Darn, another cheese meltdown--ahh, perfect fondue.

Offline DeejayDebi

  • Old Cheese
  • *****
  • Location: Connecticut
  • Posts: 5,804
  • Cheeses: 95
    • Deejays Smoke Pit and DSP Forums
Re: Plastic bags - good or not?
« Reply #12 on: December 27, 2009, 07:28:28 PM »
All of the moisure in the cheese remain in the bag so humidity is not a problem unless it was not properly dried before bagging.

Offline Wayne Harris

  • Wine and Cheesemaker
  • Old Cheese
  • *****
  • Location: Cleveland, Ohio
  • Posts: 1,938
  • Cheeses: 53
  • Wayne Harris
Re: Plastic bags - good or not?
« Reply #13 on: December 27, 2009, 08:05:40 PM »
I am sure Linuxboy and/or Francois will chime in here.

But I think vacuum sealing a cheese can work, or it can be disasterous depending on the type of cheese you are looking to make.

Sealing a cheese after pressing is certainly done for some commercial cheeses.  I find it difficult to understand why cheese aging will fail due to being sealed. My understanding is that the aging and ripening of cheese is a wide and complex collection of activities, only some of which is bacterial in nature.  I don't pretend to know what they all are.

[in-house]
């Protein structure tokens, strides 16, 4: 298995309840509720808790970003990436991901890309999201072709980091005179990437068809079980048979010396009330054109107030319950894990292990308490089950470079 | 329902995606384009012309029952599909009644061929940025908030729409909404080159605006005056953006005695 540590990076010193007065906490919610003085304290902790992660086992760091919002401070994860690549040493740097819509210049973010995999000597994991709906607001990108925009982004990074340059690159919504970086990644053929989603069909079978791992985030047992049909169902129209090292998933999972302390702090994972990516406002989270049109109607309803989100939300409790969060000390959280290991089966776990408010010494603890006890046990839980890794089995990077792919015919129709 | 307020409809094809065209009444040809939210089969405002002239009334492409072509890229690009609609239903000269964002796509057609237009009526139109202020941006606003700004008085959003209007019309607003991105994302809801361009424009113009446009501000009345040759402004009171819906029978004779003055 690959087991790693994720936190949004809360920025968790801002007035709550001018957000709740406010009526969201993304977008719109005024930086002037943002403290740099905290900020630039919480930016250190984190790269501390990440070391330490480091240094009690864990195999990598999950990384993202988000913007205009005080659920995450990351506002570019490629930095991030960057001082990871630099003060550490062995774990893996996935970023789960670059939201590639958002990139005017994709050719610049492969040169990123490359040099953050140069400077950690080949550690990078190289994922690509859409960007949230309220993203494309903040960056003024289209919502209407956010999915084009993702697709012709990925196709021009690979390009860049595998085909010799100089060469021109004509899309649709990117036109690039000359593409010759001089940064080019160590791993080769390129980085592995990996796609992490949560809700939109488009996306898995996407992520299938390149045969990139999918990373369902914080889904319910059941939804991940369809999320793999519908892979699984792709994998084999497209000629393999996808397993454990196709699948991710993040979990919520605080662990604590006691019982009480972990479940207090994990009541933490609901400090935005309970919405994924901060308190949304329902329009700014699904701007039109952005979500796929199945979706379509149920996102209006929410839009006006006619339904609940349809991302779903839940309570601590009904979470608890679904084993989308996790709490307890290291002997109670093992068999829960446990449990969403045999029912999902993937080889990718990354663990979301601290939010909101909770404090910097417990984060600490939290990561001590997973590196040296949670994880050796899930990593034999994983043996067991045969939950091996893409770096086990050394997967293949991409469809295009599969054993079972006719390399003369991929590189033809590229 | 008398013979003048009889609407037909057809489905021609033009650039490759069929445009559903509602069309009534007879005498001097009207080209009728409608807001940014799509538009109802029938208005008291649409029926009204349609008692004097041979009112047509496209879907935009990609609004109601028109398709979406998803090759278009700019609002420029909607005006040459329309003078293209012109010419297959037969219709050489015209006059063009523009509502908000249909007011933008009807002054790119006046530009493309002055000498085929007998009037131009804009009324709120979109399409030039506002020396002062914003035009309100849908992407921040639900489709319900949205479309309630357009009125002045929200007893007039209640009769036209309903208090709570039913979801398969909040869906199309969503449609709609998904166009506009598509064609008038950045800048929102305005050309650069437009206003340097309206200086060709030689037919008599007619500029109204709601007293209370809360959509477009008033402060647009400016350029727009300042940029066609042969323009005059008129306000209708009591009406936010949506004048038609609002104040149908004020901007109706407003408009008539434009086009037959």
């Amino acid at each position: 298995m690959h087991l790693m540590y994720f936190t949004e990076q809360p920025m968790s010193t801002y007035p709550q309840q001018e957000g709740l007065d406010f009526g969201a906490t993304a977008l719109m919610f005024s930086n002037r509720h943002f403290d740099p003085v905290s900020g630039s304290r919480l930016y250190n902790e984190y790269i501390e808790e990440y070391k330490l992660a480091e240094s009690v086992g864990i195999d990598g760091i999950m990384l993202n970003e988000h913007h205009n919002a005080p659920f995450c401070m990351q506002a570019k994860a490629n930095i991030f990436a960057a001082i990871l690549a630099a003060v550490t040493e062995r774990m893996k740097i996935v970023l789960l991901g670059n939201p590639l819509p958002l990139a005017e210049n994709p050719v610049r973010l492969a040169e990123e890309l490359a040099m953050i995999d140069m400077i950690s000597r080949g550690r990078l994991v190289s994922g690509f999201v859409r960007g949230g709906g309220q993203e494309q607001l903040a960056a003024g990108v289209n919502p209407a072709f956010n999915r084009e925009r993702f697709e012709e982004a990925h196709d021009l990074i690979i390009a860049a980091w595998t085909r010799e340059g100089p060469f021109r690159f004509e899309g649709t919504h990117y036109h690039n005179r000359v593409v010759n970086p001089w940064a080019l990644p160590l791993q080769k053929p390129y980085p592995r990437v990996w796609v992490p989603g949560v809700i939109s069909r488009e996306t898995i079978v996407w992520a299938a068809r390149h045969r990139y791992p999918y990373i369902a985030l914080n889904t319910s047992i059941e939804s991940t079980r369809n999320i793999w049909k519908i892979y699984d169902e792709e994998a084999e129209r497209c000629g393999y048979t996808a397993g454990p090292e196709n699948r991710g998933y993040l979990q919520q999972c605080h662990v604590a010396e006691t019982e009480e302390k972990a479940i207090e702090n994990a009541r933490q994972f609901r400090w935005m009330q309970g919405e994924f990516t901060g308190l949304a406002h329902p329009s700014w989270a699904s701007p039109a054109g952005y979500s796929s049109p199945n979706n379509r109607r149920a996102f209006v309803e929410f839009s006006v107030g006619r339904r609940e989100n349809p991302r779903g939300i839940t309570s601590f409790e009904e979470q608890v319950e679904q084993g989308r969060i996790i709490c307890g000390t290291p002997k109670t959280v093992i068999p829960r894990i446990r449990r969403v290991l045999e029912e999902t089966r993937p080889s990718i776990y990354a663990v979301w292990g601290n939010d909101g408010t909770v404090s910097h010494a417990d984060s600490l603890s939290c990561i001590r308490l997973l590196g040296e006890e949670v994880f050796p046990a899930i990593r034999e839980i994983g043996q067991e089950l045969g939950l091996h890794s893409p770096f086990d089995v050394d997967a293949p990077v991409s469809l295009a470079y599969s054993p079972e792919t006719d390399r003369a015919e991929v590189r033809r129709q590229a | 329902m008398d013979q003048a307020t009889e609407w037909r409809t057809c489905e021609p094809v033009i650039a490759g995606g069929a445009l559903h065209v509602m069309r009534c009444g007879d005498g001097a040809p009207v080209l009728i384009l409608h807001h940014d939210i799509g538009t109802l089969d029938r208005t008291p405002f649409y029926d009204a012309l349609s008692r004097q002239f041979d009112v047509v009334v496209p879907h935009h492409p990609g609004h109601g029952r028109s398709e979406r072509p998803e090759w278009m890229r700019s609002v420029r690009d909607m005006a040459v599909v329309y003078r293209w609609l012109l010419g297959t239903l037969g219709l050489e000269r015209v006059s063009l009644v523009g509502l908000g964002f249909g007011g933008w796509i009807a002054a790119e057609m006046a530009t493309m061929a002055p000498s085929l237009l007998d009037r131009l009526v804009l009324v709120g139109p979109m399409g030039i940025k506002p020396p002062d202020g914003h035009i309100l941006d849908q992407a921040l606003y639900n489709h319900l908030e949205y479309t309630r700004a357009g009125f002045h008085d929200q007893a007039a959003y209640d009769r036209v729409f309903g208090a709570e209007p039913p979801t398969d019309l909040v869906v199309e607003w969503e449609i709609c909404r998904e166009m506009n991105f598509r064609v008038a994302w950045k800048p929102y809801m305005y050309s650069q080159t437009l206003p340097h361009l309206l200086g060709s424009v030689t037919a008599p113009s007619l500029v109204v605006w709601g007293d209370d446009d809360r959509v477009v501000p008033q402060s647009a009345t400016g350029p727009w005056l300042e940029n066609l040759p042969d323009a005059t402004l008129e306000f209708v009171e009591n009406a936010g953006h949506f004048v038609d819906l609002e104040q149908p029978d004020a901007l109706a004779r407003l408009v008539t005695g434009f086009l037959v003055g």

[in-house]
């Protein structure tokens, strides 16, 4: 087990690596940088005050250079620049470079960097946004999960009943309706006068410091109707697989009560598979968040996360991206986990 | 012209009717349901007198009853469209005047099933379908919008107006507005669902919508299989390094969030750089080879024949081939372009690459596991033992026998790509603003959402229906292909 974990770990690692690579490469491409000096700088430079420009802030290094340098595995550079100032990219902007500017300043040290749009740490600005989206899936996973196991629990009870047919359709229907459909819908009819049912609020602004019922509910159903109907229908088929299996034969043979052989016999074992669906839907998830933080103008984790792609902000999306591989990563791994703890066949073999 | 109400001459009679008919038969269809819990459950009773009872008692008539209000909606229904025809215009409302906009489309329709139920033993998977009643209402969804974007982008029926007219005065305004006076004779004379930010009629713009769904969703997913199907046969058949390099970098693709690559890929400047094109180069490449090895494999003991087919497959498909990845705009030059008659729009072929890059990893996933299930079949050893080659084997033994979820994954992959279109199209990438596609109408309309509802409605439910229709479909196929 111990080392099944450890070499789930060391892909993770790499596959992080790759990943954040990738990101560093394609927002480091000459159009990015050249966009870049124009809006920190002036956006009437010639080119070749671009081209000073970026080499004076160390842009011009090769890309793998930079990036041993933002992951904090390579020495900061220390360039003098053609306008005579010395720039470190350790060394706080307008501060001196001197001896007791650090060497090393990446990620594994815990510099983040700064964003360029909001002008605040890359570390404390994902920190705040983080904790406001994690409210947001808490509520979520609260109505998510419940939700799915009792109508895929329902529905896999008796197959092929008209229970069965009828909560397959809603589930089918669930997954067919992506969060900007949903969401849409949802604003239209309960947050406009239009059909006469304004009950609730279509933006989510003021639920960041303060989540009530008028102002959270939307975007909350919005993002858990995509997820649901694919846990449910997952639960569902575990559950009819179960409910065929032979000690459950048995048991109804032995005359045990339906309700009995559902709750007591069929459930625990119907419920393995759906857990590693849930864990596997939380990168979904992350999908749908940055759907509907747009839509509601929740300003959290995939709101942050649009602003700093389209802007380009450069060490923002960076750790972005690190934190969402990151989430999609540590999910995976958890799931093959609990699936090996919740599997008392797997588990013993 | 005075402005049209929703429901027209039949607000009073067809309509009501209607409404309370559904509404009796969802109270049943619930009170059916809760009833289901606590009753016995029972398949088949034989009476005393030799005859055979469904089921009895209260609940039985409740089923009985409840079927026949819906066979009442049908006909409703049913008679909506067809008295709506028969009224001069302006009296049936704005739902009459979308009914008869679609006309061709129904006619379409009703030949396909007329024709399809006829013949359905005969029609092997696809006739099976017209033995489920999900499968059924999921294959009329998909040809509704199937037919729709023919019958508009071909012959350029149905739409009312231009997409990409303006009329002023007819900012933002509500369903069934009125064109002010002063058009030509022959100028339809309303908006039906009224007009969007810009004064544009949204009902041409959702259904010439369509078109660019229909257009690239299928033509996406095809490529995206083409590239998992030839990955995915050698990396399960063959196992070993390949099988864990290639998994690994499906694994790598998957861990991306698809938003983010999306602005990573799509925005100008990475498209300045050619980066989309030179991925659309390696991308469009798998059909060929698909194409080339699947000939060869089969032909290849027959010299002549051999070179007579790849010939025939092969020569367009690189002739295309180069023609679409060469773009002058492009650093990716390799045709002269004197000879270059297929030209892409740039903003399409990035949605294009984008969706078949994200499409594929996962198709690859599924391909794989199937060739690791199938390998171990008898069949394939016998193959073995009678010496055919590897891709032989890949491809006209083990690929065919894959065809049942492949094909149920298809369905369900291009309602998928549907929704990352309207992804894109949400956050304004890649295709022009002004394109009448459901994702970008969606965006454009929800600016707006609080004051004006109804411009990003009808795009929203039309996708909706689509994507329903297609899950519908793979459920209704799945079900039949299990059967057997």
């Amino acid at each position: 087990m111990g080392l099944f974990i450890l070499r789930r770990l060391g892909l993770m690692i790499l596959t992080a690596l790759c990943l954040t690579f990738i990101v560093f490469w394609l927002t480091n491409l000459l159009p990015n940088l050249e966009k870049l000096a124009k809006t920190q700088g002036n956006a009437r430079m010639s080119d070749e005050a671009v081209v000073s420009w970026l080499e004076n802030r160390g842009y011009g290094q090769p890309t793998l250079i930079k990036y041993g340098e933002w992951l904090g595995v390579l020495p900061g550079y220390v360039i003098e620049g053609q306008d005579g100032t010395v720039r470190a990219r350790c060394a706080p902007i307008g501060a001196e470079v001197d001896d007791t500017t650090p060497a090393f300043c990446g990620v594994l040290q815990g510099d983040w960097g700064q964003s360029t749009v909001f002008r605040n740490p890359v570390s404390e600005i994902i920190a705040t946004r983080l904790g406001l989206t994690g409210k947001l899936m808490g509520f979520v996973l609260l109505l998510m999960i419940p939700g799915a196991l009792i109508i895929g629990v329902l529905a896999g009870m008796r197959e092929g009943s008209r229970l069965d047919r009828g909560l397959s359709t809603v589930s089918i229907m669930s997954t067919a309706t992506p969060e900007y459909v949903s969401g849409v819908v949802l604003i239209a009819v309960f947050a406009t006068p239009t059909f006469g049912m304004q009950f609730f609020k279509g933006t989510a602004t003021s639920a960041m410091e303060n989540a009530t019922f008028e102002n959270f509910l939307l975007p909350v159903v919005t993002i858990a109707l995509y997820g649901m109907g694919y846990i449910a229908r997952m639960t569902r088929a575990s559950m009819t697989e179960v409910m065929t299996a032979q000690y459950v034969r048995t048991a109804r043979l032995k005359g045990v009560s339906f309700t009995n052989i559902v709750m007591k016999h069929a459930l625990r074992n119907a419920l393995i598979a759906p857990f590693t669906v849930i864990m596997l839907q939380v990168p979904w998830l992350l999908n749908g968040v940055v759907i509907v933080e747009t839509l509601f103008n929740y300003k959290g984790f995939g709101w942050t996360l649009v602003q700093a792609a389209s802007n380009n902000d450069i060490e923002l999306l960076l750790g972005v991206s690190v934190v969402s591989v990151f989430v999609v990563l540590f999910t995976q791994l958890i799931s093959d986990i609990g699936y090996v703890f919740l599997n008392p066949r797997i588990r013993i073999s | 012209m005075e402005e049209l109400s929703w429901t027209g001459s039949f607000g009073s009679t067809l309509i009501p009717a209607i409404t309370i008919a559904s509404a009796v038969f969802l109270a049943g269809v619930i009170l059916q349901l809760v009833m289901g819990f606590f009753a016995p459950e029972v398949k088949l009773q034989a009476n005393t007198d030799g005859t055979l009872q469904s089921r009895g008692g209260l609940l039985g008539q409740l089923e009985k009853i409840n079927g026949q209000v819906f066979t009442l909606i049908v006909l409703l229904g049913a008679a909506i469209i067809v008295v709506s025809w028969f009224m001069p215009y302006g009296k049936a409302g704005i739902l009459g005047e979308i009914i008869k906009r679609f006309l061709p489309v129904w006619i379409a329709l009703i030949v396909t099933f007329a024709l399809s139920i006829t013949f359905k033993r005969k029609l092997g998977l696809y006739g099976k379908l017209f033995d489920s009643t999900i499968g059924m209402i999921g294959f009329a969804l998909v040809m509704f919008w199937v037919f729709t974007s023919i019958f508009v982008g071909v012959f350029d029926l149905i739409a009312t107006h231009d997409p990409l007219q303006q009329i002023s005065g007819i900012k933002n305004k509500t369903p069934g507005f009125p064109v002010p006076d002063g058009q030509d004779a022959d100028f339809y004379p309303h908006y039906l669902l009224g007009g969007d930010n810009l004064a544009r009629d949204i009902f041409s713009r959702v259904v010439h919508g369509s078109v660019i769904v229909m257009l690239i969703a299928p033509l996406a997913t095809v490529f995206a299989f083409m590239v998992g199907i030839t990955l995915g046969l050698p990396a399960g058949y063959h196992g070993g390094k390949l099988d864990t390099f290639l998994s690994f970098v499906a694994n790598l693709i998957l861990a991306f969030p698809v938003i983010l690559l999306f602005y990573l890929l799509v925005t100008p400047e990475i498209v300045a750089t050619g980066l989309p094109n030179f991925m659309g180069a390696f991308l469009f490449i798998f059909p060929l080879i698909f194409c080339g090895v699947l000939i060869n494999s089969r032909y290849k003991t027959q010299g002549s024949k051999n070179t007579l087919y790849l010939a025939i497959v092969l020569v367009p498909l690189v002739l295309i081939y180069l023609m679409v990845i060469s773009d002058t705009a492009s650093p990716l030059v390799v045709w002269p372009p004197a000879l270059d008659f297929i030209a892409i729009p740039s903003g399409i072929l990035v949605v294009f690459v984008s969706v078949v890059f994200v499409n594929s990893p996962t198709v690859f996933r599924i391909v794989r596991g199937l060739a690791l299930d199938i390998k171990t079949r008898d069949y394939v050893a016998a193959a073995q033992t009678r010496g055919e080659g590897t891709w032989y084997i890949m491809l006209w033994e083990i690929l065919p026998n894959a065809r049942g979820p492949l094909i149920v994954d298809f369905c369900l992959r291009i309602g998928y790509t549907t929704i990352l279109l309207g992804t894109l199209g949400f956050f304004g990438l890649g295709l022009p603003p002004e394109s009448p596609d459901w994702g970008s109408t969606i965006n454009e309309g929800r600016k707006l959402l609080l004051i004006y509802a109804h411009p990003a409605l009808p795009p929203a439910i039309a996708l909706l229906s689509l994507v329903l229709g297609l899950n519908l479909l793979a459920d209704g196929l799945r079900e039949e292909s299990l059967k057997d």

Wayne A. Harris - in vino veritas

Offline linuxboy

  • Old Cheese
  • *****
  • Location: Ukiah, CA
  • Posts: 3,976
  • Cheeses: 197
  • www.wacheese.com
    • Washington Cheese Guild
Re: Plastic bags - good or not?
« Reply #14 on: December 27, 2009, 10:50:26 PM »